use on the iPad, making it easy to use.
Tuesday, September 8, 2015
Sign up for our free, online professional development series, the K-12 Blackboard Innovative Teaching Series, designed to help K-12 educators reimagine education with Blackboard teaching & learning solutions. Our special K-12 series is designed to bring teachers and administrators together to spark conversation around today's classroom challenges and share best practices.
We are pleased to announce that we will be offer professional development certificates for live K-12 Blackboard Innovative Teaching Series attendance. These certificates can be used to document time spent in the webinar to be used to meet continuing education requirements for professional re-certification. While Blackboard does not have official CE Certificate provider status, our certificates are acceptable for the requirements for many states.
Each fall and spring we begin a new season of free, weekly training sessions that offer:
- Strategies to increase educator efficiency
- Pedagogy to improve student achievement
- Tips for innovation and creativity in the classroom
Register for one (or all!) of our fall sessions, and get easy access to past sessions.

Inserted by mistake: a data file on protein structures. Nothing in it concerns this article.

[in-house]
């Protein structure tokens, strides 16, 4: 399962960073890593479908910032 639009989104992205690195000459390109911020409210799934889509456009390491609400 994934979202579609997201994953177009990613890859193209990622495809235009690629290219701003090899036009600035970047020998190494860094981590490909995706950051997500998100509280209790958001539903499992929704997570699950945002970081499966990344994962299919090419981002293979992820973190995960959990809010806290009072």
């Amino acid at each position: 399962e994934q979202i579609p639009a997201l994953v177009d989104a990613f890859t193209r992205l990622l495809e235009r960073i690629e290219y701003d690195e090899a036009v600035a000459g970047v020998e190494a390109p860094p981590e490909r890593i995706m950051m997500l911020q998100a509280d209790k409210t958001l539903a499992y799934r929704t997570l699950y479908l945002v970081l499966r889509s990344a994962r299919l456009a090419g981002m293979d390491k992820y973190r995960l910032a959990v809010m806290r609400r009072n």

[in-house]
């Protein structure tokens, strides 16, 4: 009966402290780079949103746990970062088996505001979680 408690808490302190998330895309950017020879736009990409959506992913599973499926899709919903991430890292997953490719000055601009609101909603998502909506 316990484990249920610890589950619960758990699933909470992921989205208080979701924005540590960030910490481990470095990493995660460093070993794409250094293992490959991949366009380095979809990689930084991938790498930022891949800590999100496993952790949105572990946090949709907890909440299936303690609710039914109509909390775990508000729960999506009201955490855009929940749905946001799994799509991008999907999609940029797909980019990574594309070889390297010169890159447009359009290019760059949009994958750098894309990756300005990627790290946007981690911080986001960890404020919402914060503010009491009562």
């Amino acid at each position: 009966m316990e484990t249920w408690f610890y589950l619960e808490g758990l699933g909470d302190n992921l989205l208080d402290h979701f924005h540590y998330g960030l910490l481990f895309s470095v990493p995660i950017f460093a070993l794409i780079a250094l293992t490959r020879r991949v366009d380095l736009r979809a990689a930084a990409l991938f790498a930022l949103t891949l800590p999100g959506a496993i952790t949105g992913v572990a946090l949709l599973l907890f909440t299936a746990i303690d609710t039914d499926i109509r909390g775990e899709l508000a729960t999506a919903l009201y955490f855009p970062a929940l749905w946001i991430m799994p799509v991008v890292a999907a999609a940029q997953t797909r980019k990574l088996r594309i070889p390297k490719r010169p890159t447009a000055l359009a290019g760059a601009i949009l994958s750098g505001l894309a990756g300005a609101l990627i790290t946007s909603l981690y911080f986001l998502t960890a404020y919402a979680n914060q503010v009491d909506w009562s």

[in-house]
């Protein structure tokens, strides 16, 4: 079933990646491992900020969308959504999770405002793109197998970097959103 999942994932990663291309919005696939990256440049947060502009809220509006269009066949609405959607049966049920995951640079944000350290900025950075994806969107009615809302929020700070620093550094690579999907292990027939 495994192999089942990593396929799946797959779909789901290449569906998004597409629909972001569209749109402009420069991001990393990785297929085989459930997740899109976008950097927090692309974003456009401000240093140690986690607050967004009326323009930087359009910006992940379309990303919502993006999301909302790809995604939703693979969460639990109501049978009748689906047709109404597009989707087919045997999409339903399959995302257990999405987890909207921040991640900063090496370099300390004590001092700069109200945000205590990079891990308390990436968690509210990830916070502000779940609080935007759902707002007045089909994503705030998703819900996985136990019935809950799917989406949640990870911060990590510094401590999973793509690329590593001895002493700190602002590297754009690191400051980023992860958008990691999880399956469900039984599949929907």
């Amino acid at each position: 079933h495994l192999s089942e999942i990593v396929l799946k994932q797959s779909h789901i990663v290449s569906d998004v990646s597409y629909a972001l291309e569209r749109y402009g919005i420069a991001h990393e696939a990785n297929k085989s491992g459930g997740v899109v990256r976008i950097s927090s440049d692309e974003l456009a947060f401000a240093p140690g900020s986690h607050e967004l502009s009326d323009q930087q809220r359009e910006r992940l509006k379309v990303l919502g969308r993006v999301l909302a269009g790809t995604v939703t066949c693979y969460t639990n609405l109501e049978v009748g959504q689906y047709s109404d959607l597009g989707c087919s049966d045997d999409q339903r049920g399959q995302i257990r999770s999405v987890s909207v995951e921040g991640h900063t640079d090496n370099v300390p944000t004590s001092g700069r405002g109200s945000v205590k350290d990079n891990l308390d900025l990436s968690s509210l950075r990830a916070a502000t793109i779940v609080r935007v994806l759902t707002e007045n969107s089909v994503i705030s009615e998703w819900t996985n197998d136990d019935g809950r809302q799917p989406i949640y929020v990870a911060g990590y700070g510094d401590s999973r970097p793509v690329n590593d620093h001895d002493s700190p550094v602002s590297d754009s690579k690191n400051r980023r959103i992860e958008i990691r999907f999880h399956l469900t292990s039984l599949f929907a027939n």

Friday, August 28, 2015
These connections do not happen, though, without building a strong, connected community. It is no secret that The School District of Waukesha is pretty big place with a lot of staff members and students. Recognizing faces and remembering names can be one potential concern in a district this large.
Thankfully, there are some things we can all do to bridge the gap and strengthen these connections. This is particularly true with technology, as it is a primary way that many of us communicate. So, here are two suggestions each staff member should consider to make connecting and communicating in our district just a little bit easier.
Create a Gmail Signature
Generally speaking, there are a few items you should consider placing in every email you send.
- Your Full Name (there are a lot of people across the district with your same first name)
- Name of Your School(s)
- Your Position/Role
- Phone Number (avoid personal cell phones...your school number is probably the best choice here)
Add a Gmail/Google Profile Photo
Tuesday, May 26, 2015
Friday, May 15, 2015
Did you miss it? Don't fret -- the beauty of technology is that these types of learning opportunities are on-demand and accessible at a time and place that works best for you!
For the Adventurous Soul
If you are a choose your own adventure fan, you might like to just Click here to find the full run down of topics for both day one and day two.
review the whole schedule and find sessions of great value to your professional practice.
(*Hint: After clicking the link, you may need to scroll down the page to see the full lineup of sessions.)
I'd Prefer a RecommendationIf you are the type of person that won't eat at a restaurant until you uncover at least two positive recommendations, let us provide you with a few recommendations for the online conference. We've prepared a short list of recommended videos cued up to just the point where the learning heats up.